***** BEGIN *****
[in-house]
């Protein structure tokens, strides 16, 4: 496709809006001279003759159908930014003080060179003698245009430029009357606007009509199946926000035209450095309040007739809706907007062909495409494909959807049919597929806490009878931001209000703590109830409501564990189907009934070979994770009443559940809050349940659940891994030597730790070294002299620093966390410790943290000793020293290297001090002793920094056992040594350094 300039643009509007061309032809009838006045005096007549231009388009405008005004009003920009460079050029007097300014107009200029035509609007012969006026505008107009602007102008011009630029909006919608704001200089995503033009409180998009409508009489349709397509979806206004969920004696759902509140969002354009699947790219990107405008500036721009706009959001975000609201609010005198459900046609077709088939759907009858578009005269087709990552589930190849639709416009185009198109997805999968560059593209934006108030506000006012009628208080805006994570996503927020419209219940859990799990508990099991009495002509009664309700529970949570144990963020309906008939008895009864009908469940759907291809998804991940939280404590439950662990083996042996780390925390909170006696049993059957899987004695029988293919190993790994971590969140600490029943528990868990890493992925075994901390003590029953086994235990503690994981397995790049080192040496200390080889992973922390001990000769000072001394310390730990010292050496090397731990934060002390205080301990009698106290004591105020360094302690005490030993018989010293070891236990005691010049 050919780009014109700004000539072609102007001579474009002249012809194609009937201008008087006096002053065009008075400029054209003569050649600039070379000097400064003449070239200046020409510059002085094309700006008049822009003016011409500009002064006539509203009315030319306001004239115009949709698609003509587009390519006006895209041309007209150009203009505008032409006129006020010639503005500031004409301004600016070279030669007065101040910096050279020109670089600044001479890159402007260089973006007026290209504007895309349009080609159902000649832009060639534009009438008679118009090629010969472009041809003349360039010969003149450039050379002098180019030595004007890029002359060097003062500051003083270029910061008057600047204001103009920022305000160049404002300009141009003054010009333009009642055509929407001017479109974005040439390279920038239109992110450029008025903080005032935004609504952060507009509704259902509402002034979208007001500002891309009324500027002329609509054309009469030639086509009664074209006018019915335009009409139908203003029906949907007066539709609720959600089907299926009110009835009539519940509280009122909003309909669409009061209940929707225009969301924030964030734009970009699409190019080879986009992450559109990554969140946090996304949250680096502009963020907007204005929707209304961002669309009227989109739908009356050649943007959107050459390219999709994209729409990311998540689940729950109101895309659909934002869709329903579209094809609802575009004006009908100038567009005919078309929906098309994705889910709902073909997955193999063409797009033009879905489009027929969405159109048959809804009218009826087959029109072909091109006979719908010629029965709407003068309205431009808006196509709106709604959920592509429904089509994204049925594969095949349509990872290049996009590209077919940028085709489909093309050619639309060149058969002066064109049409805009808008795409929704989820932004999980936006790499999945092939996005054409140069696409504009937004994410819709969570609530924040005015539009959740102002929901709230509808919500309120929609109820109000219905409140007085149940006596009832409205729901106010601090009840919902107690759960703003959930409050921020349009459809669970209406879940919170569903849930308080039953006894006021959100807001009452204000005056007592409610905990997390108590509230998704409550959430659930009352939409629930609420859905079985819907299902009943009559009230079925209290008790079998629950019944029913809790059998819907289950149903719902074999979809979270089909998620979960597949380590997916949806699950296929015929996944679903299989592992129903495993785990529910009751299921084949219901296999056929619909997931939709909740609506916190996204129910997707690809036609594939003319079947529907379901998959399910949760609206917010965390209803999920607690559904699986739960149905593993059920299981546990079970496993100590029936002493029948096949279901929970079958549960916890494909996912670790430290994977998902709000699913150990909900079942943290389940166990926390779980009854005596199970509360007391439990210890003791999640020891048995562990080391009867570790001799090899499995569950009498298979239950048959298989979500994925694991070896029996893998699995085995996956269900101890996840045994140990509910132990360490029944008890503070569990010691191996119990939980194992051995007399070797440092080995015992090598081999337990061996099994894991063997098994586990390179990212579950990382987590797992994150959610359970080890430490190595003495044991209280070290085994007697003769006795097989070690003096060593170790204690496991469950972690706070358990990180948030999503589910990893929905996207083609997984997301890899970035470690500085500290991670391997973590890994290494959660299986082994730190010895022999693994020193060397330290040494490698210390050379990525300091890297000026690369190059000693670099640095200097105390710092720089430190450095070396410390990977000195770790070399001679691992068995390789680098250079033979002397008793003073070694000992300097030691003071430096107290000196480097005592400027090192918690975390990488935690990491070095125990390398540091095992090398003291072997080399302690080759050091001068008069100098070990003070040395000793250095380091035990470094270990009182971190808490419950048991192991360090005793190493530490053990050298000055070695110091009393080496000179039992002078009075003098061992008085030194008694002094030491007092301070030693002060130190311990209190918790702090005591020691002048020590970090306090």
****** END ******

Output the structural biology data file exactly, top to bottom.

[in-house]
């Protein structure tokens, strides 16, 4: 496709809006001279003759159908930014003080060179003698245009430029009357606007009509199946926000035209450095309040007739809706907007062909495409494909959807049919597929806490009878931001209000703590109830409501564990189907009934070979994770009443559940809050349940659940891994030597730790070294002299620093966390410790943290000793020293290297001090002793920094056992040594350094 300039643009509007061309032809009838006045005096007549231009388009405008005004009003920009460079050029007097300014107009200029035509609007012969006026505008107009602007102008011009630029909006919608704001200089995503033009409180998009409508009489349709397509979806206004969920004696759902509140969002354009699947790219990107405008500036721009706009959001975000609201609010005198459900046609077709088939759907009858578009005269087709990552589930190849639709416009185009198109997805999968560059593209934006108030506000006012009628208080805006994570996503927020419209219940859990799990508990099991009495002509009664309700529970949570144990963020309906008939008895009864009908469940759907291809998804991940939280404590439950662990083996042996780390925390909170006696049993059957899987004695029988293919190993790994971590969140600490029943528990868990890493992925075994901390003590029953086994235990503690994981397995790049080192040496200390080889992973922390001990000769000072001394310390730990010292050496090397731990934060002390205080301990009698106290004591105020360094302690005490030993018989010293070891236990005691010049 050919780009014109700004000539072609102007001579474009002249012809194609009937201008008087006096002053065009008075400029054209003569050649600039070379000097400064003449070239200046020409510059002085094309700006008049822009003016011409500009002064006539509203009315030319306001004239115009949709698609003509587009390519006006895209041309007209150009203009505008032409006129006020010639503005500031004409301004600016070279030669007065101040910096050279020109670089600044001479890159402007260089973006007026290209504007895309349009080609159902000649832009060639534009009438008679118009090629010969472009041809003349360039010969003149450039050379002098180019030595004007890029002359060097003062500051003083270029910061008057600047204001103009920022305000160049404002300009141009003054010009333009009642055509929407001017479109974005040439390279920038239109992110450029008025903080005032935004609504952060507009509704259902509402002034979208007001500002891309009324500027002329609509054309009469030639086509009664074209006018019915335009009409139908203003029906949907007066539709609720959600089907299926009110009835009539519940509280009122909003309909669409009061209940929707225009969301924030964030734009970009699409190019080879986009992450559109990554969140946090996304949250680096502009963020907007204005929707209304961002669309009227989109739908009356050649943007959107050459390219999709994209729409990311998540689940729950109101895309659909934002869709329903579209094809609802575009004006009908100038567009005919078309929906098309994705889910709902073909997955193999063409797009033009879905489009027929969405159109048959809804009218009826087959029109072909091109006979719908010629029965709407003068309205431009808006196509709106709604959920592509429904089509994204049925594969095949349509990872290049996009590209077919940028085709489909093309050619639309060149058969002066064109049409805009808008795409929704989820932004999980936006790499999945092939996005054409140069696409504009937004994410819709969570609530924040005015539009959740102002929901709230509808919500309120929609109820109000219905409140007085149940006596009832409205729901106010601090009840919902107690759960703003959930409050921020349009459809669970209406879940919170569903849930308080039953006894006021959100807001009452204000005056007592409610905990997390108590509230998704409550959430659930009352939409629930609420859905079985819907299902009943009559009230079925209290008790079998629950019944029913809790059998819907289950149903719902074999979809979270089909998620979960597949380590997916949806699950296929015929996944679903299989592992129903495993785990529910009751299921084949219901296999056929619909997931939709909740609506916190996204129910997707690809036609594939003319079947529907379901998959399910949760609206917010965390209803999920607690559904699986739960149905593993059920299981546990079970496993100590029936002493029948096949279901929970079958549960916890494909996912670790430290994977998902709000699913150990909900079942943290389940166990926390779980009854005596199970509360007391439990210890003791999640020891048995562990080391009867570790001799090899499995569950009498298979239950048959298989979500994925694991070896029996893998699995085995996956269900101890996840045994140990509910132990360490029944008890503070569990010691191996119990939980194992051995007399070797440092080995015992090598081999337990061996099994894991063997098994586990390179990212579950990382987590797992994150959610359970080890430490190595003495044991209280070290085994007697003769006795097989070690003096060593170790204690496991469950972690706070358990990180948030999503589910990893929905996207083609997984997301890899970035470690500085500290991670391997973590890994290494959660299986082994730190010895022999693994020193060397330290040494490698210390050379990525300091890297000026690369190059000693670099640095200097105390710092720089430190450095070396410390990977000195770790070399001679691992068995390789680098250079033979002397008793003073070694000992300097030691003071430096107290000196480097005592400027090192918690975390990488935690990491070095125990390398540091095992090398003291072997080399302690080759050091001068008069100098070990003070040395000793250095380091035990470094270990009182971190808490419950048991192991360090005793190493530490053990050298000055070695110091009393080496000179039992002078009075003098061992008085030194008694002094030491007092301070030693002060130190311990209190918790702090005591020691002048020590970090306090």